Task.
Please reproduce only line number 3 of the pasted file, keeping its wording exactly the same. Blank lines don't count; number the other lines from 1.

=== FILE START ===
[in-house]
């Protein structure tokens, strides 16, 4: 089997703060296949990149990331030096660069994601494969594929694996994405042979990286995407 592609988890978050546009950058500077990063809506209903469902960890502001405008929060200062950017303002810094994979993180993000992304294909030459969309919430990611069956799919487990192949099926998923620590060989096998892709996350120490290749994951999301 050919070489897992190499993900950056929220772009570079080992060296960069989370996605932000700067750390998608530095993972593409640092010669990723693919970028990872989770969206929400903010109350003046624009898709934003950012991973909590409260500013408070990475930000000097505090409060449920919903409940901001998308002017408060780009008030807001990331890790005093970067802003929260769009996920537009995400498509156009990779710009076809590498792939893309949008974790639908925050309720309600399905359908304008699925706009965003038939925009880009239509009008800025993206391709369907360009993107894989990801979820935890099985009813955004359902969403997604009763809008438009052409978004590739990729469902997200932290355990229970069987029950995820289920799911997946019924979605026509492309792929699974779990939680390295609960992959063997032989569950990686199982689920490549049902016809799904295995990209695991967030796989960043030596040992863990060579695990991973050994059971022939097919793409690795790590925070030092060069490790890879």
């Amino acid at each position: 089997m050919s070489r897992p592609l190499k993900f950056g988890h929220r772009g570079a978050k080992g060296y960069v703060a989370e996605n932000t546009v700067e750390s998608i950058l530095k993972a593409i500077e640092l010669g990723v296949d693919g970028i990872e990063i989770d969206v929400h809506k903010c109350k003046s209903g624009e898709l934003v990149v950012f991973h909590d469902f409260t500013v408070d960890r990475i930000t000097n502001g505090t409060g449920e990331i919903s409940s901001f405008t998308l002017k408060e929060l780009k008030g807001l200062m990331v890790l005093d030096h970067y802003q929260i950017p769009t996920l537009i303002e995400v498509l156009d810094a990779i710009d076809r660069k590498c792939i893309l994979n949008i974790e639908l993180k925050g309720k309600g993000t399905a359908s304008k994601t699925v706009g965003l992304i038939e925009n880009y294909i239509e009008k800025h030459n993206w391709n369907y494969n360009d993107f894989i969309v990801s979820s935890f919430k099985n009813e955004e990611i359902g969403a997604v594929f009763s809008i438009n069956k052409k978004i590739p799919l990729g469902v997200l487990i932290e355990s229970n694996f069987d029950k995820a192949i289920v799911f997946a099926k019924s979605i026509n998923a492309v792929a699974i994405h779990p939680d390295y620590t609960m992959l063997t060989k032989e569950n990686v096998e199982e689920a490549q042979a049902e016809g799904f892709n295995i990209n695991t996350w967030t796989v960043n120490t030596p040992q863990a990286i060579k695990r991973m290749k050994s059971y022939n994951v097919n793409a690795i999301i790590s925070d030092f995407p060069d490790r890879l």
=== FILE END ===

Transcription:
């Amino acid at each position: 089997m050919s070489r897992p592609l190499k993900f950056g988890h929220r772009g570079a978050k080992g060296y960069v703060a989370e996605n932000t546009v700067e750390s998608i950058l530095k993972a593409i500077e640092l010669g990723v296949d693919g970028i990872e990063i989770d969206v929400h809506k903010c109350k003046s209903g624009e898709l934003v990149v950012f991973h909590d469902f409260t500013v408070d960890r990475i930000t000097n502001g505090t409060g449920e990331i919903s409940s901001f405008t998308l002017k408060e929060l780009k008030g807001l200062m990331v890790l005093d030096h970067y802003q929260i950017p769009t996920l537009i303002e995400v498509l156009d810094a990779i710009d076809r660069k590498c792939i893309l994979n949008i974790e639908l993180k925050g309720k309600g993000t399905a359908s304008k994601t699925v706009g965003l992304i038939e925009n880009y294909i239509e009008k800025h030459n993206w391709n369907y494969n360009d993107f894989i969309v990801s979820s935890f919430k099985n009813e955004e990611i359902g969403a997604v594929f009763s809008i438009n069956k052409k978004i590739p799919l990729g469902v997200l487990i932290e355990s229970n694996f069987d029950k995820a192949i289920v799911f997946a099926k019924s979605i026509n998923a492309v792929a699974i994405h779990p939680d390295y620590t609960m992959l063997t060989k032989e569950n990686v096998e199982e689920a490549q042979a049902e016809g799904f892709n295995i990209n695991t996350w967030t796989v960043n120490t030596p040992q863990a990286i060579k695990r991973m290749k050994s059971y022939n994951v097919n793409a690795i999301i790590s925070d030092f995407p060069d490790r890879l």